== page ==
Shout-outs

Carrie Wong 黄思恬
Memorable performances as Scarlet in Against The Tide and 糖水妹 in The Journey: Tumultuous Times, but I don’t think this counts as improvement, since this is only her debut year on Channel 8. Instead, she will be up for a feisty battle with Aloysius Pang for Best Newcomer Award. Both really deserve it.

Julie Tan 陈欣淇
It’s like Rebecca Lim last year. Julie is the only repeated name from my list last year, but I kind of think she has been too good in the first place to win the Rocket Award. After two lead performances in 2013 against younger casts, she pitted herself against experienced artistes like Pierre Png and Huang Biren. I think instead that Julie will follow Rebecca in winning Best Supporting Actress for her role as 赵晓敏 in most-watched drama Three Wishes 三个愿望. Joanne Peh is a potential banana skin, though.

Zhang Zhen Huan 张振寰
I’ve always been confused about Zhang Zhen Huan. I’m frankly quite surprised that he’s included in the 8 Dukes. He emerged in a really dry period for new faces, and I’d have put him along the likes of Andie Chen 陈邦鋆 instead. That aside, he’s always in contention for Best Supporting Actor, and is nominated again this year. A good year of progress, but not to the extent the Rocket Award looks for.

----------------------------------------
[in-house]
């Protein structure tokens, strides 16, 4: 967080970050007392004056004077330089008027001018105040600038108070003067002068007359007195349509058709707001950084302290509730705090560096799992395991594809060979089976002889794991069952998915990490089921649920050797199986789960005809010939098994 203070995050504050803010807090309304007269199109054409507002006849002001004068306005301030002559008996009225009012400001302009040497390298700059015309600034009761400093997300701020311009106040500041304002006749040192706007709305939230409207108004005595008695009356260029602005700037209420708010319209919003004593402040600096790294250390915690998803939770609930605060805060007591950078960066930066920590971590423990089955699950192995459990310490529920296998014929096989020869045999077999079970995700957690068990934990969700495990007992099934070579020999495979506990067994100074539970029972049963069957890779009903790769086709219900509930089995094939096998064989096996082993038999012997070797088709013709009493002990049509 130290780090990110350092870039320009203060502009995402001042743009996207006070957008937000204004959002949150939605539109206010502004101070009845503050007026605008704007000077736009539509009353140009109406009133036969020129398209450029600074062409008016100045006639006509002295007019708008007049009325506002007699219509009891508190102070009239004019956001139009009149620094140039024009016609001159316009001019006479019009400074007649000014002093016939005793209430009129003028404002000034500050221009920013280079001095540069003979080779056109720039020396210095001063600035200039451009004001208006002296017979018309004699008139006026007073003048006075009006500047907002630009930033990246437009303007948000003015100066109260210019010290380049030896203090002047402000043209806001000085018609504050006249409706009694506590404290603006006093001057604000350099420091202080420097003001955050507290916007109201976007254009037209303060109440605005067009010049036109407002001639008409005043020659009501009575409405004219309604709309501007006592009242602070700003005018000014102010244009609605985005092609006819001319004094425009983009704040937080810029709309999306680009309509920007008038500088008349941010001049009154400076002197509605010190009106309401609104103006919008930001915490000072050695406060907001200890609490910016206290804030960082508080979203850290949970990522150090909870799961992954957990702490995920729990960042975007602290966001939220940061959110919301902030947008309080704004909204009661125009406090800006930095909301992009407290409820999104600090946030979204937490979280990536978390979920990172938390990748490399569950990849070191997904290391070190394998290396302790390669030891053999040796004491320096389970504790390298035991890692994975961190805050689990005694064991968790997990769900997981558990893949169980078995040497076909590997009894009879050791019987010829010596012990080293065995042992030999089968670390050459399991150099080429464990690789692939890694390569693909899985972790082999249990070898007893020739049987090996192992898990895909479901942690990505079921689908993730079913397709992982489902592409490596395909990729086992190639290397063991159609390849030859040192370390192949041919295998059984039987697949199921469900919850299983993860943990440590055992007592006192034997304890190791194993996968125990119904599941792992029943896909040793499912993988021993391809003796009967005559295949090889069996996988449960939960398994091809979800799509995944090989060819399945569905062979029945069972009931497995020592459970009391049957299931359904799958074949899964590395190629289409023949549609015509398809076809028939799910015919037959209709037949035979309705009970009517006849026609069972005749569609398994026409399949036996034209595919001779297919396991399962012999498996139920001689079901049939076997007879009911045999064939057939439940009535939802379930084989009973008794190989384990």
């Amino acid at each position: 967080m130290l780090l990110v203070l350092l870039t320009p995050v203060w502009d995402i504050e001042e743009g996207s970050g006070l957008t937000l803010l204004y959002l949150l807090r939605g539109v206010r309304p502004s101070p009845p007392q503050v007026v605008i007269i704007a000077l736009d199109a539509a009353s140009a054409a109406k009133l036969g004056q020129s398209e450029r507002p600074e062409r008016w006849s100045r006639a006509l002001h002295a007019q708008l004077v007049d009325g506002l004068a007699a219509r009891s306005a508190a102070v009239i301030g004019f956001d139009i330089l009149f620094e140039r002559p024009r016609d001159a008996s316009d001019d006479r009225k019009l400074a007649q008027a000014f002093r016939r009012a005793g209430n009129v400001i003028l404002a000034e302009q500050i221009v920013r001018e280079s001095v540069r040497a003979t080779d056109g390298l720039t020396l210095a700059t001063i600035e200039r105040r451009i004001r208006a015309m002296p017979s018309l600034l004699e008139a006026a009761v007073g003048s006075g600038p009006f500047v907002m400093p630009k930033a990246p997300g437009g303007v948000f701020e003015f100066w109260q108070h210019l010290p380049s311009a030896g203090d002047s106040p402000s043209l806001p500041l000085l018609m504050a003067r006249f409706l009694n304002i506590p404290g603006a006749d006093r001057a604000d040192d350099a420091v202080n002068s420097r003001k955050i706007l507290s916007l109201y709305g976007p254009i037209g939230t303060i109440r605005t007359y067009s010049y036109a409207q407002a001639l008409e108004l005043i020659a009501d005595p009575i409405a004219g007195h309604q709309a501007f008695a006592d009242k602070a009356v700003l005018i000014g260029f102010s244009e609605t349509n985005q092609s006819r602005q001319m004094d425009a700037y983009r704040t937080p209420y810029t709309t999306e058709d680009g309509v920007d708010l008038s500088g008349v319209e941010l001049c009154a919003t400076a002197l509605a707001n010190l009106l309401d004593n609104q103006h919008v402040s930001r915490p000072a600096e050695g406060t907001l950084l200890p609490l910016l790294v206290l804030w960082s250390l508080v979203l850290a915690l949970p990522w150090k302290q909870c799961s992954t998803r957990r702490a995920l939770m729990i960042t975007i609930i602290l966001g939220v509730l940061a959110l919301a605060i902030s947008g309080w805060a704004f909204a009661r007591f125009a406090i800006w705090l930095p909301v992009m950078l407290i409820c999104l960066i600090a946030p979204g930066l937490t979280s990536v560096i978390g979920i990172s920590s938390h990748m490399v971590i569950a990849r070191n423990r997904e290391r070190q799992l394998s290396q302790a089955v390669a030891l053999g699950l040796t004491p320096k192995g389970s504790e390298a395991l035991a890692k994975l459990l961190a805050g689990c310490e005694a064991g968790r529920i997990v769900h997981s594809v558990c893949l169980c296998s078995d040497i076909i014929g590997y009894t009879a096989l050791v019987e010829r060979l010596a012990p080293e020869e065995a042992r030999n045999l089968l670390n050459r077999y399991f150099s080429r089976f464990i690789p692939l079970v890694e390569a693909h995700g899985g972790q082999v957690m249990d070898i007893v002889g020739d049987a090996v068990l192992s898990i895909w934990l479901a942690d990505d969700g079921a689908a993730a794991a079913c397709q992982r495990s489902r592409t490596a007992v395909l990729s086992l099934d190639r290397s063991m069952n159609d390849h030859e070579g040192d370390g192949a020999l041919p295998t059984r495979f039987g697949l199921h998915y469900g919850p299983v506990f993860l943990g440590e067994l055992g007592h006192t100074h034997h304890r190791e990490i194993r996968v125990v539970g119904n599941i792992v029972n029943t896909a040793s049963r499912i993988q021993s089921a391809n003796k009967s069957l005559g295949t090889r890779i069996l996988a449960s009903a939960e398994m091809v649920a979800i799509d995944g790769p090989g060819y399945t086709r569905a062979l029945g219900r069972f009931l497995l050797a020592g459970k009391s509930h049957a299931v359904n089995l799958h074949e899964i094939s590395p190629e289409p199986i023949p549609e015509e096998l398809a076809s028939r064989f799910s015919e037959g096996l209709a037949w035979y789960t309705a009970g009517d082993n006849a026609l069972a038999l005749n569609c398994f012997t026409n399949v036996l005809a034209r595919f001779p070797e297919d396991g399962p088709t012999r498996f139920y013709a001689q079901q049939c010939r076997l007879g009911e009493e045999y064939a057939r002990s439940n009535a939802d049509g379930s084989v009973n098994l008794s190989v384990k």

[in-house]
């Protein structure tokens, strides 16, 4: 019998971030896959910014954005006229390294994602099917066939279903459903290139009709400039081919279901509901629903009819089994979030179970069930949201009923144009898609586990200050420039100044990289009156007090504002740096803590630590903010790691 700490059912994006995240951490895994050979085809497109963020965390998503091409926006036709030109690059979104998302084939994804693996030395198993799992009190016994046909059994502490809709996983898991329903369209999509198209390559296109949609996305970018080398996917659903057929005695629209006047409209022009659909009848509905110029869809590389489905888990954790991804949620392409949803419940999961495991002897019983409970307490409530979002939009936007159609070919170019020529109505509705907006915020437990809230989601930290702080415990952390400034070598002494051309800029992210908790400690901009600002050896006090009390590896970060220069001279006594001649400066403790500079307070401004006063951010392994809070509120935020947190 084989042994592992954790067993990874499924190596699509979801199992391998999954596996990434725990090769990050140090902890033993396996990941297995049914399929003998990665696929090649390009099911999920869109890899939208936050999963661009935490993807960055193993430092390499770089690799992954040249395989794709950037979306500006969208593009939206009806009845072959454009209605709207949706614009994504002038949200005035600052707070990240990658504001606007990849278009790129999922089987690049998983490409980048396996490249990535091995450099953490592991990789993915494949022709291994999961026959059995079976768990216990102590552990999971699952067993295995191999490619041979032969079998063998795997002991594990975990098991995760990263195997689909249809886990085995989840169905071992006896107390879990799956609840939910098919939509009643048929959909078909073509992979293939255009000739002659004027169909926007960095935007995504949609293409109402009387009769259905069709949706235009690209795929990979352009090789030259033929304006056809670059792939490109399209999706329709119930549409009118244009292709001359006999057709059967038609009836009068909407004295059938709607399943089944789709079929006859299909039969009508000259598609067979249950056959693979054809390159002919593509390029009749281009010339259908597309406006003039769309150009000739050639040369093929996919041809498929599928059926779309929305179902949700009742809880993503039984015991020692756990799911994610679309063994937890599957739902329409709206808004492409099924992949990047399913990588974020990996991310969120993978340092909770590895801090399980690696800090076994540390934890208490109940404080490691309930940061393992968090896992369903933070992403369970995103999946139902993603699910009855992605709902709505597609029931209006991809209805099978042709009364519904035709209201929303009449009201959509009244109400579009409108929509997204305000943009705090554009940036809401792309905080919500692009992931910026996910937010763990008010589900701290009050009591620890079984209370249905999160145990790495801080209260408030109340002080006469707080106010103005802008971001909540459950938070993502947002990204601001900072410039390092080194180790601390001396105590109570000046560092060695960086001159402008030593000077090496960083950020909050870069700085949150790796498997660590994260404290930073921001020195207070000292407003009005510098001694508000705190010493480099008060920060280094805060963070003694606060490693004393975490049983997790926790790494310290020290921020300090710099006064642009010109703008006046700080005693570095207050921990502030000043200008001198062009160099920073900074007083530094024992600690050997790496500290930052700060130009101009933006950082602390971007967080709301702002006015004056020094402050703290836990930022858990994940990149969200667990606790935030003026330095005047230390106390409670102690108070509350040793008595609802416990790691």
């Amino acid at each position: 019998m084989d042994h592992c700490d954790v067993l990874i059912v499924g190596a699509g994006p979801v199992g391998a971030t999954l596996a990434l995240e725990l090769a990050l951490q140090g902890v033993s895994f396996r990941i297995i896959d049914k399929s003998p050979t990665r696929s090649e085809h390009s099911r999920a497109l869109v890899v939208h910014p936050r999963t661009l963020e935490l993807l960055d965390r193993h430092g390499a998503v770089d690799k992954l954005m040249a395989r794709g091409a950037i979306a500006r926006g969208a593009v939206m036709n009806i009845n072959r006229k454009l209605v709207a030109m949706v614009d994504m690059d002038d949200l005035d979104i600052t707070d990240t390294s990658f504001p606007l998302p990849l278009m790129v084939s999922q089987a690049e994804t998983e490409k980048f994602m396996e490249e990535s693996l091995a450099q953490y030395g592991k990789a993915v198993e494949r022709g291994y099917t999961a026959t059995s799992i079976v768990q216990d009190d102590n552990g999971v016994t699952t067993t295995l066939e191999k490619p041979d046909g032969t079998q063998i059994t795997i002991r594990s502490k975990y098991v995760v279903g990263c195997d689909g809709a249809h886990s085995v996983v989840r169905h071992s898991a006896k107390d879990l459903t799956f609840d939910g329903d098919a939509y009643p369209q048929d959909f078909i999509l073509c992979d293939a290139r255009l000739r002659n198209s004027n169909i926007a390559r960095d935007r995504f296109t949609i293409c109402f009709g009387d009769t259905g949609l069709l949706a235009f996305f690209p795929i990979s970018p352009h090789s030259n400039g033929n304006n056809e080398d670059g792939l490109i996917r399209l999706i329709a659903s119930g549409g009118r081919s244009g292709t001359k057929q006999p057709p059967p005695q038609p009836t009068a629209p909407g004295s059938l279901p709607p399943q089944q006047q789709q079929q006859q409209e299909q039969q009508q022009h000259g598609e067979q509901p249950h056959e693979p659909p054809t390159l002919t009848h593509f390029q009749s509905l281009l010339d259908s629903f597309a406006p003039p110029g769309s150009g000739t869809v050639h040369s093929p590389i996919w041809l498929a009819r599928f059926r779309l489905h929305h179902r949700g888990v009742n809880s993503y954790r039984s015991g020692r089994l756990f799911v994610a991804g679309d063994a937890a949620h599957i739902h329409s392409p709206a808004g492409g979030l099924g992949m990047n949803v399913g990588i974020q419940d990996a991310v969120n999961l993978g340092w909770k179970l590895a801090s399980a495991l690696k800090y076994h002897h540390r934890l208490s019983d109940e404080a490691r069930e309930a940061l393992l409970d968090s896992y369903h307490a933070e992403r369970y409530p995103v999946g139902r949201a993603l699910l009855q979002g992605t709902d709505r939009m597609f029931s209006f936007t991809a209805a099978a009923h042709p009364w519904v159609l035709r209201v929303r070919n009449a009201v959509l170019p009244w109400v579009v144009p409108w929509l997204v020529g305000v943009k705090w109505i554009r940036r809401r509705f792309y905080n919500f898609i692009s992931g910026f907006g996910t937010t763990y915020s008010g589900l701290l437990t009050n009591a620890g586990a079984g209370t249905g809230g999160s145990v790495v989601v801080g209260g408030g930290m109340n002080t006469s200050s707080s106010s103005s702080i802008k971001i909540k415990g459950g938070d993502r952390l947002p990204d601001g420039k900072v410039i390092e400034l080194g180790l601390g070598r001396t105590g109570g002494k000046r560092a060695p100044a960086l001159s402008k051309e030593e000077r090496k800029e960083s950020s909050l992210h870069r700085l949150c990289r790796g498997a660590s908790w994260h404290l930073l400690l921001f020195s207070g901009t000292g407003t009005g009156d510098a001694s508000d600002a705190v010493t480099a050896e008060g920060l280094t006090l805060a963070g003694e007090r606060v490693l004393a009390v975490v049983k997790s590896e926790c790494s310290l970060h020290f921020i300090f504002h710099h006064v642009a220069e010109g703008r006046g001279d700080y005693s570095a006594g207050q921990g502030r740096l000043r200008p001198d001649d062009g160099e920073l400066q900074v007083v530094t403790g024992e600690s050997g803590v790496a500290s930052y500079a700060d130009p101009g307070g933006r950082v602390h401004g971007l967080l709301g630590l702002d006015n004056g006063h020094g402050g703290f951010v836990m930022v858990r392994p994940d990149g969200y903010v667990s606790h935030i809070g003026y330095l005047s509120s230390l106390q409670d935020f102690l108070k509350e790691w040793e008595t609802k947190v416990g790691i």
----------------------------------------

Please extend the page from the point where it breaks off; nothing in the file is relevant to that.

Zhu Xiufeng 朱秀凤
Well, you never know! Her depiction of a creepy hunched tissue-paper-selling old lady in Three Wishes 三个愿望 was certainly memorable. And a pivotal role for plot development at that! That said, it still seems too wicked to bypass all the above contenders for her. Who wants a wishing coin? 是要付出代价的!

Last Thoughts
The Rocket Award interests me the most, because it is first of all an open contest. That gives much room for imagination, unlike the main professional categories. (I can’t see Shaun Chen or Chen Hanwei losing in their categories, but they could if they have Jeanette Aw’s luck!) Second, it introduces a different dimension for celebrating efforts. Some awards are simply out of reach because certain actors and actresses are too consistently stellar. The Rocket Award, hence, gives professional recognition where it is due.

We should always laud those who seek to improve themselves, whether they are relative newcomers or in mid- or even late-career. Whether they win or not, I hope this post will give encouragement to these artistes I’ve pointed out. You have all done well!

Images courtesy of Google; click for original sources.

See Also

红星大奖 2016 Rocket Award Contenders
红星大奖 2014 Rocket Award Contenders

Socio Empath

Hi, my name is Eugene. I am a Sociology graduate from the National University of Singapore. This blog is an invitation: To see our selves as colored by cultures, and to brighten the colors of our society. I seek to help you create freedom in everyday life, with empathy and the sociological imagination.